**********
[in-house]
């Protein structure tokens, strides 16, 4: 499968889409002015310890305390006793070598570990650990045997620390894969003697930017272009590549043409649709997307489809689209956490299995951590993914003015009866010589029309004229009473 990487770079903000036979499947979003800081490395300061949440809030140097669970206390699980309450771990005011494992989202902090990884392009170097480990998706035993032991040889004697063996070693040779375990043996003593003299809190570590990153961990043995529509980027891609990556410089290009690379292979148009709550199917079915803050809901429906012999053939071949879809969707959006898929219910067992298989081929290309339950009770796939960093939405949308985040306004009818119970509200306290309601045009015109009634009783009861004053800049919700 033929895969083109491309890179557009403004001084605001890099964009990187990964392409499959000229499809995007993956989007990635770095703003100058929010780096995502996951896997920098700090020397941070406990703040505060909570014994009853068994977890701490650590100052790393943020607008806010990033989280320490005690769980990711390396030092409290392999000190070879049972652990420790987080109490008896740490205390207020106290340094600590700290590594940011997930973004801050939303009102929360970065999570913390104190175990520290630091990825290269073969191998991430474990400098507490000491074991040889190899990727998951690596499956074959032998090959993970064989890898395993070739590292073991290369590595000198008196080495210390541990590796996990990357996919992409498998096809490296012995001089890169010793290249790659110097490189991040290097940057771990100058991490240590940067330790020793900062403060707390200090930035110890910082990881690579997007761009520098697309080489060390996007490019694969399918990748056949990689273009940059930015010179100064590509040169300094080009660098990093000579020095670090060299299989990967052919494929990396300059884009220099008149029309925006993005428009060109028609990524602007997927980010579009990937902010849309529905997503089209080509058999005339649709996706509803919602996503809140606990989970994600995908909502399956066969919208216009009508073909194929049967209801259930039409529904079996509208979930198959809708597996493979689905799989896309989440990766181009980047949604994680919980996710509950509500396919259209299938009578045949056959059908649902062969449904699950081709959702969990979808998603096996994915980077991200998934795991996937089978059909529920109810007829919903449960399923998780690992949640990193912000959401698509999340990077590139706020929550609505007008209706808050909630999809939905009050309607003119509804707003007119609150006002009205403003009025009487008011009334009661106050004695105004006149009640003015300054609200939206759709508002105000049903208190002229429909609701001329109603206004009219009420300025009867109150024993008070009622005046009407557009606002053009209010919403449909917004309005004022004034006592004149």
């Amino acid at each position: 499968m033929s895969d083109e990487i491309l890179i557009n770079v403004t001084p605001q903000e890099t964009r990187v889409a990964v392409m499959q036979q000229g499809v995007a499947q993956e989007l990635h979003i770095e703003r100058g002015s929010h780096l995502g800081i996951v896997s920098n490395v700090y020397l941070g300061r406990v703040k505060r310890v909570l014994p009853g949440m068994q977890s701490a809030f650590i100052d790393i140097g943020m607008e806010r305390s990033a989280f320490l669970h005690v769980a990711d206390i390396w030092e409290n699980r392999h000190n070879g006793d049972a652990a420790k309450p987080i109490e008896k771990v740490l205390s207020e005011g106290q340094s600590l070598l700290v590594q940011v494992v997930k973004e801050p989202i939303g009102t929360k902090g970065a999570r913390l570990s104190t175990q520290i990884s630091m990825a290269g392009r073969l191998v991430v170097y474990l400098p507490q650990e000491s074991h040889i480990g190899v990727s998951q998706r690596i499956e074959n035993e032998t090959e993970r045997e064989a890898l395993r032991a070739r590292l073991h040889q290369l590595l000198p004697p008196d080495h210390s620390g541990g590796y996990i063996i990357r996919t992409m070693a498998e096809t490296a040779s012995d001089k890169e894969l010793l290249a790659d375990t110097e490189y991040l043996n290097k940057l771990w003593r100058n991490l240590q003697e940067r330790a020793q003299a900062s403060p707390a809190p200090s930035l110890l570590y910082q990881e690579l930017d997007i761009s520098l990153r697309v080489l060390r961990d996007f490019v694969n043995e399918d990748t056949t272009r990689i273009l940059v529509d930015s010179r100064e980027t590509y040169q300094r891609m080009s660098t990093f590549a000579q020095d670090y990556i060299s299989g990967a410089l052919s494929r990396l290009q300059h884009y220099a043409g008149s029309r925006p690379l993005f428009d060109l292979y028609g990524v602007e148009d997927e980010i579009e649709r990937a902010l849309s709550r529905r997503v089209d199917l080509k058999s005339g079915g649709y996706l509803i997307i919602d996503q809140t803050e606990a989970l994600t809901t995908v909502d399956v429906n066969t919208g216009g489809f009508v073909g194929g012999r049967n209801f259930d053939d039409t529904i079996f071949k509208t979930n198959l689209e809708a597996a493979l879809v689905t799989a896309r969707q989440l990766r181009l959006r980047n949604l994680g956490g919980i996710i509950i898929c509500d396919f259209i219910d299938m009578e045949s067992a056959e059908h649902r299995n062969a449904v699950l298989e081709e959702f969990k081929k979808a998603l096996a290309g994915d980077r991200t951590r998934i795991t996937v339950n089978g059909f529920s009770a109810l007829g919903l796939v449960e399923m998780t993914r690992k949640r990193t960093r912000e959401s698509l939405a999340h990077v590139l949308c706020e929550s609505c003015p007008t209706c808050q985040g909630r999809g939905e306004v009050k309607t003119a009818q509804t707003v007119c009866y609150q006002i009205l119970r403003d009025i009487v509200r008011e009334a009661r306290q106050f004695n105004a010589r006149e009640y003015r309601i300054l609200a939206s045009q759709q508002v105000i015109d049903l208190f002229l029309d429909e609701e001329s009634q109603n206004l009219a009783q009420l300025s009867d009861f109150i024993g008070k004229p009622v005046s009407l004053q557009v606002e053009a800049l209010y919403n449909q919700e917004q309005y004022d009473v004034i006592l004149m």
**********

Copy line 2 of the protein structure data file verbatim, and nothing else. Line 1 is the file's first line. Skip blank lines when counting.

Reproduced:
């Protein structure tokens, strides 16, 4: 499968889409002015310890305390006793070598570990650990045997620390894969003697930017272009590549043409649709997307489809689209956490299995951590993914003015009866010589029309004229009473 990487770079903000036979499947979003800081490395300061949440809030140097669970206390699980309450771990005011494992989202902090990884392009170097480990998706035993032991040889004697063996070693040779375990043996003593003299809190570590990153961990043995529509980027891609990556410089290009690379292979148009709550199917079915803050809901429906012999053939071949879809969707959006898929219910067992298989081929290309339950009770796939960093939405949308985040306004009818119970509200306290309601045009015109009634009783009861004053800049919700 033929895969083109491309890179557009403004001084605001890099964009990187990964392409499959000229499809995007993956989007990635770095703003100058929010780096995502996951896997920098700090020397941070406990703040505060909570014994009853068994977890701490650590100052790393943020607008806010990033989280320490005690769980990711390396030092409290392999000190070879049972652990420790987080109490008896740490205390207020106290340094600590700290590594940011997930973004801050939303009102929360970065999570913390104190175990520290630091990825290269073969191998991430474990400098507490000491074991040889190899990727998951690596499956074959032998090959993970064989890898395993070739590292073991290369590595000198008196080495210390541990590796996990990357996919992409498998096809490296012995001089890169010793290249790659110097490189991040290097940057771990100058991490240590940067330790020793900062403060707390200090930035110890910082990881690579997007761009520098697309080489060390996007490019694969399918990748056949990689273009940059930015010179100064590509040169300094080009660098990093000579020095670090060299299989990967052919494929990396300059884009220099008149029309925006993005428009060109028609990524602007997927980010579009990937902010849309529905997503089209080509058999005339649709996706509803919602996503809140606990989970994600995908909502399956066969919208216009009508073909194929049967209801259930039409529904079996509208979930198959809708597996493979689905799989896309989440990766181009980047949604994680919980996710509950509500396919259209299938009578045949056959059908649902062969449904699950081709959702969990979808998603096996994915980077991200998934795991996937089978059909529920109810007829919903449960399923998780690992949640990193912000959401698509999340990077590139706020929550609505007008209706808050909630999809939905009050309607003119509804707003007119609150006002009205403003009025009487008011009334009661106050004695105004006149009640003015300054609200939206759709508002105000049903208190002229429909609701001329109603206004009219009420300025009867109150024993008070009622005046009407557009606002053009209010919403449909917004309005004022004034006592004149």